Sweet Clover For Cover and Screening


Well-Known Member
I've got some rows of spruce 20' apart and I'm considering getting something started in between or behind them to help speed up the screening process. I've kicked around the idea of planting a band of white and yellow sweet clover. It'd also help contribute to my pollinator habitat focus as well. What I'm wondering is, will I regret introducing it to the landscape? The farm guys say it can be hard to get rid of after establishment.
From what I've read, it'll get a little attention, but for the most part it would get 4-8' tall and serve as quick cover, fantastic bee food, and stand up to winter snows fairly well. It would be mostly stems and flowers. There isn't much for food there. I believe this is the base stock for the common tumble weed out west.
Skip to the 1:00 mark and watch this video. I would think this would make fantastic cover and screen. I've been in fields of this stuff and it seems very easy to navigate as well. The only thing I'm really worried about is whether it could get out of control and take over.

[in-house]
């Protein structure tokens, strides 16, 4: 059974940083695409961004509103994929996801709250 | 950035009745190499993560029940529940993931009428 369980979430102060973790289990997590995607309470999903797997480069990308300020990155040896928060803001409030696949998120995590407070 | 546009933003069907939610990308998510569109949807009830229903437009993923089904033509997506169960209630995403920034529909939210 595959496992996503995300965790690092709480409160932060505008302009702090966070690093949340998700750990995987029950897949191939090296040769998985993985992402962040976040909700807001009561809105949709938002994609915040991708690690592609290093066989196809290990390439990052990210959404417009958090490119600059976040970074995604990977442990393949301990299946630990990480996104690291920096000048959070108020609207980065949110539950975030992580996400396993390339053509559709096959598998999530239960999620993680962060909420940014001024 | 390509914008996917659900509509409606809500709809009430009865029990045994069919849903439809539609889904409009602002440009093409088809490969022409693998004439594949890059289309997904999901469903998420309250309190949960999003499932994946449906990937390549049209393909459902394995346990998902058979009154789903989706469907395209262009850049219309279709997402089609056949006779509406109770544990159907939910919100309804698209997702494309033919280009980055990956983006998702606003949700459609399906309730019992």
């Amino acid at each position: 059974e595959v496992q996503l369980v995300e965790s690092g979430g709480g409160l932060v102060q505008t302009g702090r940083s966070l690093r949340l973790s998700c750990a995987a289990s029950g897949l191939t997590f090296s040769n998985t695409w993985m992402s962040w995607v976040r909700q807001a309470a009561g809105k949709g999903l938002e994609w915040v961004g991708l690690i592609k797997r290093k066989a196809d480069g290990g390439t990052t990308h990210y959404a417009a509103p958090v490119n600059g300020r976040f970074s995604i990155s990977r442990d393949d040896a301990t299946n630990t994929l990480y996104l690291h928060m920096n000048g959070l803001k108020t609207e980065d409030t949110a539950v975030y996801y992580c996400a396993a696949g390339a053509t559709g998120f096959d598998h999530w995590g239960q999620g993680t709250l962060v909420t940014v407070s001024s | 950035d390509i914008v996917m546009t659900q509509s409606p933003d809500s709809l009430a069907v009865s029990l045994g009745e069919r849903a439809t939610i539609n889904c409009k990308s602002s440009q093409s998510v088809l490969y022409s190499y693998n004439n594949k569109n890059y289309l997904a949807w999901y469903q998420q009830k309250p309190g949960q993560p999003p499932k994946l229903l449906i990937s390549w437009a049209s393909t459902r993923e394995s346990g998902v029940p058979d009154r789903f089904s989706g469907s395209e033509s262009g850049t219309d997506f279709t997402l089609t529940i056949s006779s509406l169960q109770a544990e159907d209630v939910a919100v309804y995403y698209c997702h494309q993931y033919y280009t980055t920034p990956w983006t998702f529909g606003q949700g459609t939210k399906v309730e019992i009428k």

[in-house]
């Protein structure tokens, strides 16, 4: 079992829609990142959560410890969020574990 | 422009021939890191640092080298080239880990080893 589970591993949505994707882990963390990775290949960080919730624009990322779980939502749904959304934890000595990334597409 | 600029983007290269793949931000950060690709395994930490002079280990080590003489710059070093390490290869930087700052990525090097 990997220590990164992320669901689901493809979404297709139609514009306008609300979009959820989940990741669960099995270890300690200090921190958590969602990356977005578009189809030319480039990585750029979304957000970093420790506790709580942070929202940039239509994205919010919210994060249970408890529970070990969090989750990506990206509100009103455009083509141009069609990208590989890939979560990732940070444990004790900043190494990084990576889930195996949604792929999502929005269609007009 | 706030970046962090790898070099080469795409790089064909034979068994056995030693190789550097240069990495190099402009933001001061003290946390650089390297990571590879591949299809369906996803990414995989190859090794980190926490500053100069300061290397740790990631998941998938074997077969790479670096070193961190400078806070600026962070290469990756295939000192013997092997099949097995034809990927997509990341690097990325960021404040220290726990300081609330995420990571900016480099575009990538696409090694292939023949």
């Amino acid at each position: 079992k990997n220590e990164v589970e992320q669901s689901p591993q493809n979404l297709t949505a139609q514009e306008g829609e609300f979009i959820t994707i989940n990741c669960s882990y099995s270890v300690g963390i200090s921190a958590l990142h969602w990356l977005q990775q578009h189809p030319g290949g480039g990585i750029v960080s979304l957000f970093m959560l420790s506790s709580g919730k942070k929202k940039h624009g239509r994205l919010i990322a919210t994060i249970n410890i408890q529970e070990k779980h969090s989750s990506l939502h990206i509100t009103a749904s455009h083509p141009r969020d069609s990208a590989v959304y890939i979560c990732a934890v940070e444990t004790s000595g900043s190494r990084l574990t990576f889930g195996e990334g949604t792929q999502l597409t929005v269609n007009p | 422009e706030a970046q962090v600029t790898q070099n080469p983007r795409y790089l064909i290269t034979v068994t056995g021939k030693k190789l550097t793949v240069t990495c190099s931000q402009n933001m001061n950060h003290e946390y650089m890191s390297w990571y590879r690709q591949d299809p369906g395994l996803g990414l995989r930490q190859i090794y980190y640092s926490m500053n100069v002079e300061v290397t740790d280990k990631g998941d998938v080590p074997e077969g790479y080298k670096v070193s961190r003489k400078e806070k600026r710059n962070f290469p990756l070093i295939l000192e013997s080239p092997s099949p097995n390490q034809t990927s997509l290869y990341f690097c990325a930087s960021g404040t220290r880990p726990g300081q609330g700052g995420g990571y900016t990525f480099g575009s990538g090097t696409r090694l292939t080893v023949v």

Interesting. I know the deer in Nebraska don't seem to eat it but they don't eat wild sunflowers either. Yet when I planted some of those wild sunflowers here, my deer ate them to the ground. LOL. Deer being attracted to it would be my only concern.
Sweet clover is fairly common here in pastures, it used to be used as a cover crop back in the day. My dad says that my grandpa told about frost seeding it, and then when it came time to plow in the spring with the horses, you could hear the plow cut through the root.

Don't really consider it a weed here, as it really never "takes over" its an early spring crop, some years its more prevalent than others, just depends on the spring we have. It fixes quite a bit of N in a short amount of time, but it gets "rank" very quickly too, then nothing will eat it.

Here it never seems to get much over 4' tall, I guess Ive never paid much attention to it other than its just "there". I would think itd have to be planted pretty thick to make any kind of screen, as like you said its mostly just stems. If it wasn't here already, Id think about throwing it in a mix if I had something in there that needed something to climb, but for me Id use sunflowers instead.

Heres what they say about it. https://www.greencoverseed.com/product/1021/